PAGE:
The Minister for Finance has forgotten one point. If money is cheap twenty or thirty years hence the Land Bonds of £100 will be worth from £120 to £130. If three per cent. were the value of money then, the Bonds would be worth £130 or, as I am told, £150. I want the Minister for Finance to exercise this particular option of buying £130 stock for £100, and passing the benefit to the people whom I have referred to. He is entitled to do this. These tenant purchasers will be the only people in Ireland who will then be paying rent——

Will the Deputy explain how that transaction will arise— that you buy £130 for £100——

It will be a profit.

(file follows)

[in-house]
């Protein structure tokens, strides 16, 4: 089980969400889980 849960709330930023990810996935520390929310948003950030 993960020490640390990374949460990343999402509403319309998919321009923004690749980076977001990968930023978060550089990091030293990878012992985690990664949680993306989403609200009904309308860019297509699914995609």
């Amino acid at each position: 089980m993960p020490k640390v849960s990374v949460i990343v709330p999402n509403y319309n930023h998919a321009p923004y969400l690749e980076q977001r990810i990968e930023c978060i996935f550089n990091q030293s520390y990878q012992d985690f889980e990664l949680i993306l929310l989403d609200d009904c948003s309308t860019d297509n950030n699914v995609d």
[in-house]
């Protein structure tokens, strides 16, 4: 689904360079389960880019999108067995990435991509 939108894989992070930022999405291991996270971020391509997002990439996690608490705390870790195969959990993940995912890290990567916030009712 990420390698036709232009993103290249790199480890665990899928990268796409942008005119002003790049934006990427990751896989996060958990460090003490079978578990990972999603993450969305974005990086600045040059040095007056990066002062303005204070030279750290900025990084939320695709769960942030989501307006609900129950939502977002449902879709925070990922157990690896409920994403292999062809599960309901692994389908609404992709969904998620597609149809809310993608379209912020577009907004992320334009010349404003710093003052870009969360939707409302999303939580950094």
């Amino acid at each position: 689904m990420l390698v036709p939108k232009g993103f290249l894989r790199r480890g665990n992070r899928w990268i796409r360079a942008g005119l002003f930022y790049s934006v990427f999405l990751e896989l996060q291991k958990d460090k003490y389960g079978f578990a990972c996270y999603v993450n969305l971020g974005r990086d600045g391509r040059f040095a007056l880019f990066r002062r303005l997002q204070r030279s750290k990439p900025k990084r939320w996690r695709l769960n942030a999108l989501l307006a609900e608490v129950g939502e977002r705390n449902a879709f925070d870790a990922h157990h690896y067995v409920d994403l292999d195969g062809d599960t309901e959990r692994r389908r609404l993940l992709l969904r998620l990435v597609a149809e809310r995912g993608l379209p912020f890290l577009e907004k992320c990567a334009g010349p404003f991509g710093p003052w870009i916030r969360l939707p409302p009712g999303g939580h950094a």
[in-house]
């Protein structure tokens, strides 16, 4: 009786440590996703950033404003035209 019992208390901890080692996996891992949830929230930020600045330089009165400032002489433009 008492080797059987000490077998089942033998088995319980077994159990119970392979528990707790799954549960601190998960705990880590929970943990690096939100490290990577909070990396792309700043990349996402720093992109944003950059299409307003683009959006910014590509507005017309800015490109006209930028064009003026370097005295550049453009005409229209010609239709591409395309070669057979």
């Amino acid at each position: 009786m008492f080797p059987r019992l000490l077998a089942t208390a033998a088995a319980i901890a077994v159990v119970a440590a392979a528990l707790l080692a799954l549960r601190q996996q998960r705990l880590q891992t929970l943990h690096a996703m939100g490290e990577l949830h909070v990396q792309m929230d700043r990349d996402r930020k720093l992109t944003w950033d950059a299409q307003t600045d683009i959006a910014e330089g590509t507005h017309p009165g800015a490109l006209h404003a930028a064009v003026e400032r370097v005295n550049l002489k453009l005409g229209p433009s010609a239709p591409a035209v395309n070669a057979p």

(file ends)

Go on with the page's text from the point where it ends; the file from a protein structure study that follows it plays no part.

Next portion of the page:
A loss is sustained by someone. For example, the Deputy has bought his land and he owes, let us say, £600 annuities. That represents at its face value £720. That is in the possession, let us say for the sake of argument, of Deputy Gorey, and the Minister for Finance is to come along to Deputy Gorey and say: "You have £600 worth of stock. It is valued in the market at £720. Here is £600." And Deputy Gorey, being a meek, humble individual, hands over the £720 worth of stock for £600. Where is the profit? Deputy Wilson holds there is a profit of £120, which is to be handed to the tenant. I cannot understand his point. Is the figure £480 or £720? It appears to me to be a financial puzzle which can only be elucidated by Deputy Wilson or Deputy Gorey.